THE ART OF QUESTIONING - 2
Continuing the series on Indian education.
Pondicherry: Someone once said that once upon a time an internally confident, intellectually rich India might have said, “What does he know who knows only his own tradition?” But sadly, today, we live in times when we may say, “What does he know who does not even know his own tradition?” An unfortunate effect of modern education in India has been that Indians have been cut off from their own cultural traditions. They are unaware, for the most part, of the richness and grandeur of their Indian heritage, of the intellectual, scientific and cultural contributions India made to world culture and knowledge, and of the potential that is hidden in India.
Education in its true nature must become a way of helping learners make gradual progress in their journeys to discover their inner law and truth of being, their dharma. This self-discovery is also made in the context of another journey, that of discovering their nation, its heritage, traditions, accomplishments, achievements, and its stories. This knowledge helps learners develop a genuine love and respect for their past. But more importantly, it makes them willing to work for their nation’s future glory (and through that work for the world and humanity at large) as they follow their life’s chosen vocation and work.
Learning about our heritage doesn’t need to be and should not be a chauvinistic and narrow-minded retelling of past glory. Yet we don’t want to shy away from the truth that India was indeed once a glorious land with great many riches of knowledge in all spheres of human life and activity. Learners must be encouraged to discover and do their own research on India’s immense contributions to world knowledge in various fields of human endeavour, including many branches of theoretical and applied sciences, engineering and medicine, architecture and city planning, visual and performing arts, economics and politics, and so forth.
In the name of globalization, world-citizenship, modernization, cross-cultural learning, secularism and other such trends of the time (all of which are necessary in their own way), some great truths about their heritage and culture should not be kept away from Indian learners. Our curriculum and textbooks must be reflective of the truth about India’s past so that a strong and healthy present and future India can be prepared.
Our youth must also learn about the deeper, inner driving forces of history, the significance of various psychological factors that have shaped India’s history. This is important because when we understand History only from the point of view of outer events (dates, heroes, etc), we get incomplete knowledge. For instance, while studying the period of British colonization, a study of the inner, psychological factors may help reveal that which went missing from the collective Indian psyche to bring that kind of oppression. What were the larger world forces that led to the independence of India when it happened? It was more than one person’s non-violent revolution surely. What other deeper psychological and wider outer forces at the time made it possible? Why not before? Such wider and deeper inquiry opens interesting exploratory opportunities for learners.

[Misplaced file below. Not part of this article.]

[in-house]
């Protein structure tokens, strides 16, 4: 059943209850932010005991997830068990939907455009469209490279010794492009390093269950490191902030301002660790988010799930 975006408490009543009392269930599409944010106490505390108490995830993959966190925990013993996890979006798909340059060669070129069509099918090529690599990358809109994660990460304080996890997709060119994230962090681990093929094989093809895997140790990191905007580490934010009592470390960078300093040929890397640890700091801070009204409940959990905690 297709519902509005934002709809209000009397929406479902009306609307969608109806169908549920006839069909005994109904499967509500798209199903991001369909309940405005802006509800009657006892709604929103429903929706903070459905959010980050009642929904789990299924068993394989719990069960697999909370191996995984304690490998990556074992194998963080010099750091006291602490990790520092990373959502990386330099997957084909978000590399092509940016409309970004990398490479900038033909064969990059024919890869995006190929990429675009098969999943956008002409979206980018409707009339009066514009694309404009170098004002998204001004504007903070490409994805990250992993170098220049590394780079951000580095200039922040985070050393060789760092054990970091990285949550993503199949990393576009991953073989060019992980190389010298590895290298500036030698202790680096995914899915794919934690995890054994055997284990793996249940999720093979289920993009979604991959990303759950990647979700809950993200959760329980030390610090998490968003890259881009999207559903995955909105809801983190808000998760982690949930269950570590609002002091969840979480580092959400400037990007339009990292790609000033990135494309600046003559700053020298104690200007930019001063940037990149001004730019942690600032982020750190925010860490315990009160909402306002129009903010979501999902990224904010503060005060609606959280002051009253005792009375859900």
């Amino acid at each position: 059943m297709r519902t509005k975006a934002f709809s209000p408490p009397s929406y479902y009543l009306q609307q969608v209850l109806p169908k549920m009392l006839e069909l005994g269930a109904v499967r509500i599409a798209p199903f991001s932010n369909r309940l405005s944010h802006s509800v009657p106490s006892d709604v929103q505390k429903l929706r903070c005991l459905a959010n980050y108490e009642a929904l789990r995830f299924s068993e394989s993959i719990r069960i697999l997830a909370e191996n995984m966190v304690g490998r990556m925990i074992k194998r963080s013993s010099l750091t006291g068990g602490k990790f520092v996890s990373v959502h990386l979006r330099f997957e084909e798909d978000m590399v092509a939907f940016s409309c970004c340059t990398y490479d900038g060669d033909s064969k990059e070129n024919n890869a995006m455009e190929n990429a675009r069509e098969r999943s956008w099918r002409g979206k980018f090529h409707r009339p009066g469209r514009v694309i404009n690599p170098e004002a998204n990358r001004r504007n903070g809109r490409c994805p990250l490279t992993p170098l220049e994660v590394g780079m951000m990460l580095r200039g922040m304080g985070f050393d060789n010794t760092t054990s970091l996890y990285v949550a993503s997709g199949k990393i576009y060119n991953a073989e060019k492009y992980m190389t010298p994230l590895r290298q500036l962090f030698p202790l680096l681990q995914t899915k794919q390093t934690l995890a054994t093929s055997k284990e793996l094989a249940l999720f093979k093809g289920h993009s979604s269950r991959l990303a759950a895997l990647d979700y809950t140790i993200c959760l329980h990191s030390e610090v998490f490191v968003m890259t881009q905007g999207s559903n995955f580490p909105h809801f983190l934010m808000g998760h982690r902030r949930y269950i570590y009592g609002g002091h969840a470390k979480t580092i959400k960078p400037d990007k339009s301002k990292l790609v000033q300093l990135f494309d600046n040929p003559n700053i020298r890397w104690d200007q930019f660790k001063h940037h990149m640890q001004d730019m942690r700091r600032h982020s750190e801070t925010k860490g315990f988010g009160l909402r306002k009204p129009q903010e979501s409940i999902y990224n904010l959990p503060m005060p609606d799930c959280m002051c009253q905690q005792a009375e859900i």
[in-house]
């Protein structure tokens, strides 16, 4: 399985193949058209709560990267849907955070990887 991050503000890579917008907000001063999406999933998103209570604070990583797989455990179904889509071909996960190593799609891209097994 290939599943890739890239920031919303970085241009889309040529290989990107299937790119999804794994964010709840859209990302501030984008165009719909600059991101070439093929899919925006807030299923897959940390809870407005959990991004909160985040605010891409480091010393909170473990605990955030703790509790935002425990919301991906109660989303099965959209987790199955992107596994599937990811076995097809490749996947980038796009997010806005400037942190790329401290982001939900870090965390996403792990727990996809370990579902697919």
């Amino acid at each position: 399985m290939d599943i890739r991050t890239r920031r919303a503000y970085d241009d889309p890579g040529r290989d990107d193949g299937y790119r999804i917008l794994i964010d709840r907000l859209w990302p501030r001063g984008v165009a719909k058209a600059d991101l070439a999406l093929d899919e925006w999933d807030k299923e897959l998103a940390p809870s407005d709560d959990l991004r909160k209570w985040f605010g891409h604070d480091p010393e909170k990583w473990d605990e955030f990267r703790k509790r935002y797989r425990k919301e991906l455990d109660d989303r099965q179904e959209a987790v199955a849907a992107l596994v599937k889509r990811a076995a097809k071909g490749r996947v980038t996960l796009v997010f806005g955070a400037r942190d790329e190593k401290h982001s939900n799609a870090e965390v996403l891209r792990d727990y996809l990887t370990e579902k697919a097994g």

Learners must also be encouraged critically to evaluate the reasons behind India’s decline, the outer and inner factors that led to it, the impact of this fall on shaping present-day India, and the ways to make possible a different future. Instead of ideologically-driven history wars which have a sinister political agenda, educational thinkers and policy-makers must facilitate unity among learners through a deep, critical study of Indian history that is free from preconceived biases and prejudices.
All this is not possible to do in an isolated History class. Serious thinking is required on how age-appropriate studies of Indian culture, heritage and history may be made an integral part of learners’ overall experience. This may be a running theme all through the school curriculum, integrated within many subject areas, and with a variety of learning activities facilitating a holistic learning experience. For instance, it would be appropriate and commonsensical to speak about the Indian connection to the value of Pi (π) in a Mathematics class; or bringing up the great architectural knowledge of ancient Indians and focussing on India’s engineering marvels in a science period. Such opportunities are many. Good intent and creativity is a pre-requisite.
When we fail to appreciate, love and really know our heritage and cultural richness, we also fail to appreciate other cultures. We fail to understand the uniqueness that each culture has; we in fact fail to appreciate the great diversity of world cultures because we have not understood what makes our culture unique and different. We only imitate and that too not very well. We reduce other cultures to their mere outwardly forms, because that is all we know about our culture. Only when we can appreciate our culture because of its inner truths and dimensions could we begin to understand how other cultures are inwardly different from ours.
Only then the possibility of a healthy dialogue of civilizations and cultures may arise. Because as India teaches us, those who live most powerfully in themselves can also most largely use the world and all its material for a greater self-discovery and can most successfully help the world and enrich it out of their own being.
To be continued...
Beloo Mehra has a Ph.D. in Education from the University of Illinois at Urbana-Champaign and a Masters in Economics from the Delhi School of Economics. She taught at Antioch University Midwest, Ohio, and is on the faculty of Sri Aurobindo Centre for Advanced Research at Pondicherry.